Robicelli's: A Love Story, with CupcakesI’ve been reading cookbooks obsessively since I was a child, and having the chance to write one of my own has been a lifelong dream. I knew that I’d never write a “plain cookbook” — if you want recipes, check the internet.  The ones that always appealed to me were the ones with stories of distant lands, or elegant parties, or at the very least multipage instructionals on how to fold a napkin into a swan.

Unfortunately the only thing I can turn a cloth napkin into is a wad.

And being from Brooklyn — not the trendy side, mind you — this means my “elegant parties” usually involved a keg of Miller High Life and a six-foot-hero.  As for distant lands…does New Jersey count?

But this would not be something that would dissuade me from writing a cookbook.  I’ve worked hard in in my decade long career to become one of the most respected people in my profession. I’ve built a well-known bakery in New York City, the most competitive food market in the country, during the Great Recession. I’ve become, dare I say it, a Q-list food celebrity.

I’ve also become mainly associated with our most popular item — cupcakes. You know, the dessert that was “over in 2001.” The one there had been 10,000 books written about. The one people were, to put it mildly, not remotely interested in publishing yet another book about.  Hell, I’m not sure if I even wanted to see another cupcake book on the shelves of my local bookstore.  I knew I wouldn’t end up being one of the countless Brooklyn “artisans” who just got handed a book deal by some random person walking down the street who knew there was a market for a tome about fish-pickling at home. There would be actual work involved.

I began writing anywhere that would have me. First on my blog, then on other people’s blogs, and always shooting my mouth off on Twitter. This last one got me my agent, who probably has a smarter mouth than I do.

And the first place I took her to illustrate my point was the cookbook section of Barnes & Noble.

“Look at that wall of books. See if you can pick out the baking shelf.”

“Let me see…is it the one that’s all pink?”

“Bingo.”

My agent and I began to make a list of what we did and didn’t want the book to be. We didn’t want it to be pink, or baby blue, or kitschy, or a novelty, or a “humor” book.  What we did want was to write was a serious baking book, for, well, chicks like us. And by that, I mean really, really awesome chicks. And some dudes, too, but mostly chicks who like snarky, sassy, funny writing, who have brains and crave information that’s presented in a fun and accessible way.  There are millions of women in this country who are smart, like edgy, sophisticated humor, and yes, also like to cook and eat. Girls who like sports and movies like Dumb & Dumber, who can quote episodes of The Simpsons, wrote ‘zines when they were teenagers, were or wished they were in a band, and feel sexy as all hell in jeans and a t-shirt but can still put on a short skirt and heels and KILL it.  Where was our cookbook with lots of curse words and comic strips mocking the French?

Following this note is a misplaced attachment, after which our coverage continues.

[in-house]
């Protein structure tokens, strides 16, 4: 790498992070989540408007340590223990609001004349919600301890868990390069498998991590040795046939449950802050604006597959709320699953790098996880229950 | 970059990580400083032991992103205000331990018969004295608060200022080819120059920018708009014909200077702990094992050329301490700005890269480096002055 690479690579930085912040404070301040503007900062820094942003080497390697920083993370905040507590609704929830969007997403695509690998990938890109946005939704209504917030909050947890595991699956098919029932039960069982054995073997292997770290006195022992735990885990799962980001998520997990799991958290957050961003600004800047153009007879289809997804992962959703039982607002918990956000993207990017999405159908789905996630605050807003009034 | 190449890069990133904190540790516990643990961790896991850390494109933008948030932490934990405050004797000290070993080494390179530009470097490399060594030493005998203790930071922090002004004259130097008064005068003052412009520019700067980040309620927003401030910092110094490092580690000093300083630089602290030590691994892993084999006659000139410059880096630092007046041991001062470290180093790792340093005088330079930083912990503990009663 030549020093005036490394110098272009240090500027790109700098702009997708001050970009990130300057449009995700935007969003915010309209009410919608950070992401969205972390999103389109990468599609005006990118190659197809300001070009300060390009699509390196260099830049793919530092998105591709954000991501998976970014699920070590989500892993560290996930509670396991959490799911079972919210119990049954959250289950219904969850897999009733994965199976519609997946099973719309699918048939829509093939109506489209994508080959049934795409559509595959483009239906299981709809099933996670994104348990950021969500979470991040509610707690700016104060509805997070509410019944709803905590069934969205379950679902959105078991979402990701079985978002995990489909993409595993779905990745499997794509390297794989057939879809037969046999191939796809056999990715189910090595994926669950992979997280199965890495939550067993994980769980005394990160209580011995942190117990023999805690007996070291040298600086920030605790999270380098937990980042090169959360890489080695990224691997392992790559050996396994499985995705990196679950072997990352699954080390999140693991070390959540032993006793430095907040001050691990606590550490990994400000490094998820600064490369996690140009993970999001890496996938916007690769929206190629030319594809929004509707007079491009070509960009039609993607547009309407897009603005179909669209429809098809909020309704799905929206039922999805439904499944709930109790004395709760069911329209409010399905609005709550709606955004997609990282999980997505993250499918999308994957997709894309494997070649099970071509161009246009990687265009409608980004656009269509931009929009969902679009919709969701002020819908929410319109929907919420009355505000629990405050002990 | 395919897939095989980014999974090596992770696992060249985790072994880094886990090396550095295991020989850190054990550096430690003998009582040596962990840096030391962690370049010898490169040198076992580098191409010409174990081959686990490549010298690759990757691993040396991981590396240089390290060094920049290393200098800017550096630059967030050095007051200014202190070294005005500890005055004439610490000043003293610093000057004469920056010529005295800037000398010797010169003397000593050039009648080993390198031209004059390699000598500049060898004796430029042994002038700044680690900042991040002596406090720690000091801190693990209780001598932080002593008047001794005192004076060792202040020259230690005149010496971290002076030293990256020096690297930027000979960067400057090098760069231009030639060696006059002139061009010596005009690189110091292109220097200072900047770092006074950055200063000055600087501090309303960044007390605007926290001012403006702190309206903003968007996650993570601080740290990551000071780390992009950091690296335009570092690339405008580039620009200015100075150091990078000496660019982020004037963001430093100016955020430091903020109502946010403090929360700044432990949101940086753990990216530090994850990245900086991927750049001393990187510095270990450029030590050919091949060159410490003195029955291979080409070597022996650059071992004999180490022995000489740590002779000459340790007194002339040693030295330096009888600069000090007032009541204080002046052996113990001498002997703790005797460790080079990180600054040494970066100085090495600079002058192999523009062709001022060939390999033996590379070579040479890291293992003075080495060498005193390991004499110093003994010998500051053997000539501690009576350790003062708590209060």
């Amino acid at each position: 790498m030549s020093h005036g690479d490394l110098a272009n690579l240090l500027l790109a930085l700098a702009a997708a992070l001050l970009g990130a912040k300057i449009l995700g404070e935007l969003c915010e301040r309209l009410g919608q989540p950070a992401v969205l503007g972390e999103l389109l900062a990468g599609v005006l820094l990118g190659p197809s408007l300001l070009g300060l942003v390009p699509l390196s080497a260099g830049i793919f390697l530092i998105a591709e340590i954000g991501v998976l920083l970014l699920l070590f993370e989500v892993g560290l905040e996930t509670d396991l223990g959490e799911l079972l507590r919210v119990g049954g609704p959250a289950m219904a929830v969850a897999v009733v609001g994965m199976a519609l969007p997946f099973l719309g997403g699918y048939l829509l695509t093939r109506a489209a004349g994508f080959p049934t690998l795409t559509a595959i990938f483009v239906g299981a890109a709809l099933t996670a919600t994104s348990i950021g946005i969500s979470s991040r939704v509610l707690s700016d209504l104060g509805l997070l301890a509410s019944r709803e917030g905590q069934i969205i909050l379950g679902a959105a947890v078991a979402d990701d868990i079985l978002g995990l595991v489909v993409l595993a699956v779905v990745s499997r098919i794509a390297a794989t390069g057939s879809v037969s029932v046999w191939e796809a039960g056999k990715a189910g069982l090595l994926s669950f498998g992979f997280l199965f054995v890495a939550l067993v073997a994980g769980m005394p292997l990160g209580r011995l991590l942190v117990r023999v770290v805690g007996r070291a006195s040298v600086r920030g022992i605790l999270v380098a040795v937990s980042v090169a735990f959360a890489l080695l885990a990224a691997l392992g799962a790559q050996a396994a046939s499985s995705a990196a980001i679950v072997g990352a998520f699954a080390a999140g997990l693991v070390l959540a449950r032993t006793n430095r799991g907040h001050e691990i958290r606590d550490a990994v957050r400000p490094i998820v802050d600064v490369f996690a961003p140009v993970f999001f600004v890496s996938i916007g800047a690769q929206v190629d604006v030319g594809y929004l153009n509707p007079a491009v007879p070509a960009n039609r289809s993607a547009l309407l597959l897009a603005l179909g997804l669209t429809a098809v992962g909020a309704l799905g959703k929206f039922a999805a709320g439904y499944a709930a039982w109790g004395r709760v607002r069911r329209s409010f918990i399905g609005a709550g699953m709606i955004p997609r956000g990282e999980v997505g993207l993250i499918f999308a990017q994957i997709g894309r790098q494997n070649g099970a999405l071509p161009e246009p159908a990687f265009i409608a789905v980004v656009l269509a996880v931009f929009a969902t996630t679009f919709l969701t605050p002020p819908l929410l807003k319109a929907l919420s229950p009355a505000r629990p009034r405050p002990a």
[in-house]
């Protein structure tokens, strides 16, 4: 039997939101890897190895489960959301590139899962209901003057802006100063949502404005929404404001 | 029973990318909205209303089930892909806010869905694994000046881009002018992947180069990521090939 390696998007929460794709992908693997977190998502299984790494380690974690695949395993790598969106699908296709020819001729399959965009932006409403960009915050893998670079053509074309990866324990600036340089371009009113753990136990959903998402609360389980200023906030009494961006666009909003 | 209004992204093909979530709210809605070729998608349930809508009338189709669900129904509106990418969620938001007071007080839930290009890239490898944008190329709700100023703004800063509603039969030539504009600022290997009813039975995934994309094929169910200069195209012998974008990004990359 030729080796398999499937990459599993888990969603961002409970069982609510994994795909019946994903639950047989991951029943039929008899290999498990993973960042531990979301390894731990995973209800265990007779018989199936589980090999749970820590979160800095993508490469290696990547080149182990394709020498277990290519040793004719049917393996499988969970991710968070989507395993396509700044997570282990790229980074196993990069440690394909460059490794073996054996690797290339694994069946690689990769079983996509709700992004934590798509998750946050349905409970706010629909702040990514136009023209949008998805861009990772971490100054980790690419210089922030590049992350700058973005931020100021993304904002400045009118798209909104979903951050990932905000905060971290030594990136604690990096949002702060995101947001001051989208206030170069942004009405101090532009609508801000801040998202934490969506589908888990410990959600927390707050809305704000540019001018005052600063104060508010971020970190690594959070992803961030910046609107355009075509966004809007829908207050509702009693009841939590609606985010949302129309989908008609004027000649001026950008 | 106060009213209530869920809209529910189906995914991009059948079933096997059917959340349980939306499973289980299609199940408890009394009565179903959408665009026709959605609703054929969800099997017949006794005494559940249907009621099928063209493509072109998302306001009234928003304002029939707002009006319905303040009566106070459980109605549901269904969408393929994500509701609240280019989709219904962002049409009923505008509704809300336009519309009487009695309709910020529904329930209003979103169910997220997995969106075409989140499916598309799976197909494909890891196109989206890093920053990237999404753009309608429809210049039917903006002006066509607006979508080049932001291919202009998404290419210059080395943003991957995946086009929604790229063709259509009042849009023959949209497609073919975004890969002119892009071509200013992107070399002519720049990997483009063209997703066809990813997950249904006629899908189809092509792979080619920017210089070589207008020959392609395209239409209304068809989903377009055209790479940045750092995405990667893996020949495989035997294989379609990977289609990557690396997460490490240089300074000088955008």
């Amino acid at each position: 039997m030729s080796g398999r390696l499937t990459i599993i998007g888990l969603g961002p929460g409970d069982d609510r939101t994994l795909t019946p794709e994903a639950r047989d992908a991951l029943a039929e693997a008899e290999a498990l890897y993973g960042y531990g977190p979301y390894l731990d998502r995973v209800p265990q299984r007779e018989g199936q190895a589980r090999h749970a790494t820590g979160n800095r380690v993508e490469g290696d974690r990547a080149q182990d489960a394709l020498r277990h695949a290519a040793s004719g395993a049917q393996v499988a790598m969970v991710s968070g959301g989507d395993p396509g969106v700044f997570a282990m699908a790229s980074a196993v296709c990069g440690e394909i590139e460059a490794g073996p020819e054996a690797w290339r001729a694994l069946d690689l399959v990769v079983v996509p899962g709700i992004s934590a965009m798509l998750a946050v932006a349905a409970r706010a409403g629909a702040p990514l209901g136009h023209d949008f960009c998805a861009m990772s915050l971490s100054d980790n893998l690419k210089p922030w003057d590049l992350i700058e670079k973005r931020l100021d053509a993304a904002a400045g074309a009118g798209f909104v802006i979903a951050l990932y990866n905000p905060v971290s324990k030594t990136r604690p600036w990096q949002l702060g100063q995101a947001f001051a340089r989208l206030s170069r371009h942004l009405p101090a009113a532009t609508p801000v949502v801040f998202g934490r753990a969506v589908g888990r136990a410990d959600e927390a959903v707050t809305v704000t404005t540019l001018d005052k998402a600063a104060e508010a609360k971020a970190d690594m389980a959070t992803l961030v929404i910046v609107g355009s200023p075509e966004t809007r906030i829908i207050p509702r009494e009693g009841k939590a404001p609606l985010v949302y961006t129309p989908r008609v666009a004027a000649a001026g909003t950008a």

The more we talked about it, about our story, about the kind of book we’ve wanted to see for ages and didn’t, we realized there were lots of voids in the cookbook market that we wanted to fill. I was going to write a book for:

● People who love to bake but want to know more about HOW the process works rather than just a book full of recipes and pretty pictures

● People who have never baked, or really suck at it and want to learn not only how to do it, but to understand what they’ve been doing wrong in an entertaining way.

● Dudes who want to learn to bake something to help them get laid, but can’t make it past the back cover of most baking books.

● People who are interested in getting a behind the scenes glimpse of such exciting things as: owning your own business, working with your spouse without murdering them, juggling a business with your marriage while raising two children under the age of five without a nanny or trust fund, trying to keep your head above water during a recession, bouncing back after you lose everything and still managing to become one of the most buzzed about brands in the internationally known Brooklyn food scene, growing up and surviving in New York City, being a professional chef, and learning about the various conspiracy theories I have about the Catholic church and robots.

I worried it would be a hard sell, that no one would believe in our scrappy little book, that if I got any interest at all, they’d make me scrap all my jokes and four-letter words and write something traditional and gooey and oh-so-cutesy-wootsey.